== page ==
Overall, however, despite the initial fervor around A Nation at Risk, the report didn’t lead to many far-reaching changes. Many of the problems identified in 1983 remain unaddressed, and stagnant student achievement continues to challenge educators and administrators.

According to the US Department of Education (DOE),  the average teacher, in today’s dollars, earned $46,700 in 1983 and $54,900 in 2010. While A Nation at Risk recommended “professionally competitive” salaries for teachers, this has not become a finite reality—indeed, almost 20% of new public school teachers leave after the first year, and almost half leave after five years.

The national average starting teacher salary is now $36,141, while the average teacher salary in America is $56,383.

Civil Engineers with BS degrees start at a salary averages of $49,540. New MS graduates have an average starting salary of $59,880 and new PhDs start at $65,470.   The average pay for a Civil Engineer is $66,457 per year.

The starting salary of a Registered Nurse can range up to $50,000 per year, depending on location and job industry. The national median nurse starting salary is projected at $66,640, with nurse practitioners earning $95,350.  According to the Bureau of Labor Statistics, as of 2015, the average salary of a registered nurse in the United States is $71,000.

The DOE also found in a study that, of 20 children born in 1983, six did not graduate from high school on time in 2001. Of the remaining 14 who did, 10 started college that fall, but only five had earned a bachelor’s degree after five years.

Even some problems that A Nation at Risk raised over three decades ago have been made worse in the face of budget cuts and other reforms.

As the Cold War entered its waning years in the 1980s, education support programs that reached their zenith in response to the “Sputnik challenge” were being scaled back—much to the chagrin of the blue-ribbon panel’s members, who saw this as a clear precursor to an ever more pronounced slide in academic achievement.

“Moreover, we have dismantled essential support systems which helped make those gains possible,” the report read. “We have, in effect, been committing an act of unthinking, unilateral educational disarmament.”

But if there was a growing concern in 1983 about the declining number of educational programs in schools, then education officials should be sounding the alarm bells with an even greater sense of urgency today.

Budget cuts and the obsession with standardized testing have narrowed the curriculum, and handcuffed educators’ ability to utilize creative supplemental  programs to support and engage their students.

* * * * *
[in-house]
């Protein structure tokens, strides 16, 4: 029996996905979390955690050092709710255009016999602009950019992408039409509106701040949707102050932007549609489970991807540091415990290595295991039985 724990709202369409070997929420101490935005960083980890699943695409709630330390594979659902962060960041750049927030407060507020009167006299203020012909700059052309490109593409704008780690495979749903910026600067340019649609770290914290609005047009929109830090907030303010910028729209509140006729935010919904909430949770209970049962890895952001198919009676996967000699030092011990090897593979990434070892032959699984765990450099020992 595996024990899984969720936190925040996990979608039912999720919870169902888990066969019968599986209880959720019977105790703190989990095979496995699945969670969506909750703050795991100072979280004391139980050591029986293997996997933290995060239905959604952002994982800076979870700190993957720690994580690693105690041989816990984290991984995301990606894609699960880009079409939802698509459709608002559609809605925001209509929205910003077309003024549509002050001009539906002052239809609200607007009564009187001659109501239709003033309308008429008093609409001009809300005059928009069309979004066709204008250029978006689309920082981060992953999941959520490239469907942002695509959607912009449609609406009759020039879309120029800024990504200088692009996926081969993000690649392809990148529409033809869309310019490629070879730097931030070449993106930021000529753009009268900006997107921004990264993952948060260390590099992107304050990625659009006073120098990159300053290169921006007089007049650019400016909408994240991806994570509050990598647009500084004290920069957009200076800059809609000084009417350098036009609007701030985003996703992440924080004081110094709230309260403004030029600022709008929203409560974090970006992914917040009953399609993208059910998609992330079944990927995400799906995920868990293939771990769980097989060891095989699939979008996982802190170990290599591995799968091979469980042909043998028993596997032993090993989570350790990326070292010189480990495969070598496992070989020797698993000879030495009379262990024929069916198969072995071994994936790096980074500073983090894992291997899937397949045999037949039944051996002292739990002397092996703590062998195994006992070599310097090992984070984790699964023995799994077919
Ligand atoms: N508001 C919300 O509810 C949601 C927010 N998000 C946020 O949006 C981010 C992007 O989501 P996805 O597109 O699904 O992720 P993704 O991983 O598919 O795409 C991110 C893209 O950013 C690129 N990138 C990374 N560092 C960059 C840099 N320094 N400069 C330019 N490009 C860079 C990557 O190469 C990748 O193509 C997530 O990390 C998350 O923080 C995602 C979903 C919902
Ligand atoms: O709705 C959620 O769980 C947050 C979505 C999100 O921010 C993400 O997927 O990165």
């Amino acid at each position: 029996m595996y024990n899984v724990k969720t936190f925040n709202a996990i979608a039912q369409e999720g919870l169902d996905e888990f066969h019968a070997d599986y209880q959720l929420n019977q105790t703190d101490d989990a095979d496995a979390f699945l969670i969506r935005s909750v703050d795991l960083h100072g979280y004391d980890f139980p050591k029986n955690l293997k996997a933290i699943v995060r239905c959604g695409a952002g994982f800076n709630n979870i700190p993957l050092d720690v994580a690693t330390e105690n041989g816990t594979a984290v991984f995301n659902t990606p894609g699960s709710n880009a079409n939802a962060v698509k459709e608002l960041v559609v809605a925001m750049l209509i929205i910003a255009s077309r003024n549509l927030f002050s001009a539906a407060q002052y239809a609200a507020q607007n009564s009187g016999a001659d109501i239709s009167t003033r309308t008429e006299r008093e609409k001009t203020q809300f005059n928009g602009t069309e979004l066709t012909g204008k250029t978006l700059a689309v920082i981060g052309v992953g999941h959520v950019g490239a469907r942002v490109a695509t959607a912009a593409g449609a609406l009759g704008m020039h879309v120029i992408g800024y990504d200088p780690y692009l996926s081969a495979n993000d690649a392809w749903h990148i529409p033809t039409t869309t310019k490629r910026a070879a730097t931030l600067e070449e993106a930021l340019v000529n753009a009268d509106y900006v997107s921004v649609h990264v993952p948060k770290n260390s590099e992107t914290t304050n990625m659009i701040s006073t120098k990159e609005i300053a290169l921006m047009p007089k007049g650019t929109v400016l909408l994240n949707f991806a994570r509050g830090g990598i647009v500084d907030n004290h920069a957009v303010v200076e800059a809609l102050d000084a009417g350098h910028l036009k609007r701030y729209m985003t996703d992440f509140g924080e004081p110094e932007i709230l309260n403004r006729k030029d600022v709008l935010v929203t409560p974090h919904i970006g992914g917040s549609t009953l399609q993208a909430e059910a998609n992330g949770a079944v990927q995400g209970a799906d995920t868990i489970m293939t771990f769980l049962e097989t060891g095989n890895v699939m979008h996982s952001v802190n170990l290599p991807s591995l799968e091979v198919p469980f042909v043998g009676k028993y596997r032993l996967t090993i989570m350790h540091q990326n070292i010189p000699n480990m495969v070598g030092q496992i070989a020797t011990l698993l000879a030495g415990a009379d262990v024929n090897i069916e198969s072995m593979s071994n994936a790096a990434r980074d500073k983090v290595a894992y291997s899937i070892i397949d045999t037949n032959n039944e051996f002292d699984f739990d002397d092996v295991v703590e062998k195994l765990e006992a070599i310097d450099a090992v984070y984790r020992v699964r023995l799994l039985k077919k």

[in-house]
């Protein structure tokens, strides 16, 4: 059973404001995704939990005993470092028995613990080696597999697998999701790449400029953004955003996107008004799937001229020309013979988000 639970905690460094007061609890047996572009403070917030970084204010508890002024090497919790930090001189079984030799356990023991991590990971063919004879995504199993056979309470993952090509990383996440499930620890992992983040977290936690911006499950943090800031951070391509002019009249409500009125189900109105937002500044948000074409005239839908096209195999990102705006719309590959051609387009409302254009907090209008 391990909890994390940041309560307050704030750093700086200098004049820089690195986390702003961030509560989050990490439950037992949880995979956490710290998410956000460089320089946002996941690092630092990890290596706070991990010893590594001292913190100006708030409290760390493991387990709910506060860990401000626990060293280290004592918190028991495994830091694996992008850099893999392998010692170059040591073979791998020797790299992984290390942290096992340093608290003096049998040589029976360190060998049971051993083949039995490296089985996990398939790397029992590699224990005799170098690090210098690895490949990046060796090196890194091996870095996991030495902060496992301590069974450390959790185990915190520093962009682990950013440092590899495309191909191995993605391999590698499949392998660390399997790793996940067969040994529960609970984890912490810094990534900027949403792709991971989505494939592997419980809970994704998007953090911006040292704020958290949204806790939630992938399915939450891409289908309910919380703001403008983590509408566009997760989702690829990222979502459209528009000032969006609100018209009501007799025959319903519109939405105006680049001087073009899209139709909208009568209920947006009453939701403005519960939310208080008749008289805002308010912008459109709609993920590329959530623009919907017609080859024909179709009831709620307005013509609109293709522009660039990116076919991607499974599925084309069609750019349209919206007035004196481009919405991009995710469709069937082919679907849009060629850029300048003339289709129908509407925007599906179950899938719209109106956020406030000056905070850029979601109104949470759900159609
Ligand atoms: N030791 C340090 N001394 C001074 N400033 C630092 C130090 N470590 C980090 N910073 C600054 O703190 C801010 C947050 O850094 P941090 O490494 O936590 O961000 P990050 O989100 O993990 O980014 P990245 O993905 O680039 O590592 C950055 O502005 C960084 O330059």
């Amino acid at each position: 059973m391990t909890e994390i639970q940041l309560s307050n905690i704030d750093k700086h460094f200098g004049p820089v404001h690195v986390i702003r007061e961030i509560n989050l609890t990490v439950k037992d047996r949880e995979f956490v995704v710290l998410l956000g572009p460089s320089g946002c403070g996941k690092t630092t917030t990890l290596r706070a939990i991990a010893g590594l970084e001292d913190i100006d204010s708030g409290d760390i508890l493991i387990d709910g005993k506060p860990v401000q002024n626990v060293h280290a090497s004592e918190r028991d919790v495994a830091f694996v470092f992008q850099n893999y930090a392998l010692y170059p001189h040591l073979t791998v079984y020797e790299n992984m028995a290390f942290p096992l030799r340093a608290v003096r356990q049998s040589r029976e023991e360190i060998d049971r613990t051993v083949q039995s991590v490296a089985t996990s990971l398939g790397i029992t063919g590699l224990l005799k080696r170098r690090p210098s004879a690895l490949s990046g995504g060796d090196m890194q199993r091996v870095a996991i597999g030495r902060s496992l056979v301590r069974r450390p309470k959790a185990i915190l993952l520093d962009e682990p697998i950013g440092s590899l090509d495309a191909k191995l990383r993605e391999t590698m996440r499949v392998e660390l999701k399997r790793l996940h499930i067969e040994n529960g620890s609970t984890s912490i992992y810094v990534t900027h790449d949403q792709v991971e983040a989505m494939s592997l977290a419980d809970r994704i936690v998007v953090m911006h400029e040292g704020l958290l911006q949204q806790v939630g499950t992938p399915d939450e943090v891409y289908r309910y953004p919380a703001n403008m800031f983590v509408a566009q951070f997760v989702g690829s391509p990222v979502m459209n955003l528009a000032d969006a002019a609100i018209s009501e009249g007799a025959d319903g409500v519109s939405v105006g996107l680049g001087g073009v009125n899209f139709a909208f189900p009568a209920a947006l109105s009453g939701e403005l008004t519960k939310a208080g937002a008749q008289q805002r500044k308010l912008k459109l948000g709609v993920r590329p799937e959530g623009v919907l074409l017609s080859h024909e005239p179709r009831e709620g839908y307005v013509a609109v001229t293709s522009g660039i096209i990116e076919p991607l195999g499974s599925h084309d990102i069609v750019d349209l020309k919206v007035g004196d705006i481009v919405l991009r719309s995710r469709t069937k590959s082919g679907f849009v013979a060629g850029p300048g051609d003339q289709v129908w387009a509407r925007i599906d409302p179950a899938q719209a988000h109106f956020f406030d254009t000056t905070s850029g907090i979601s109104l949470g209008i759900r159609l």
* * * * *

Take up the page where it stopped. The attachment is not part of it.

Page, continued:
After-school programs that once provided safe extended-learning environments for students and specialized programs to help struggling students are losing the funding and district support that they need to continue operating.

Educators describe the slow but steady disappearance of these types of programs over the years, and some believe that over-testing severely hampers the ability of students to express their passions through alternative means.

President Trump put the National Endowment for the Arts, founded in 1965, under threat of being abolished, along with the National Endowment for the Humanities. In 2015, the NEA spent some $148 million, or 0.004 percent of the total federal budget.

Claiming that NEA cuts are purely for cost savings conceals a deeper, more partisan agenda: an assault on artistic activity.

Former NEA President Dennis Van Roekel credited A Nation At Risk with moving public education to the top of the national agenda, but said that the report also became a catalyst for today’s so-called “reform” movement that has only compounded the problems the report identified.

“Educators across the country work hard to give their students the great education they deserve, but lawmakers cannot keep pulling the rug out from under them with bad ideas,” Van Roekel said. “We need to do what we know works. We need to fully fund our schools, invest in early childhood education, increase parental involvement and keep our class sizes small, especially in high-poverty schools at the lower grades. This is how we’ll make our schools work for every student.”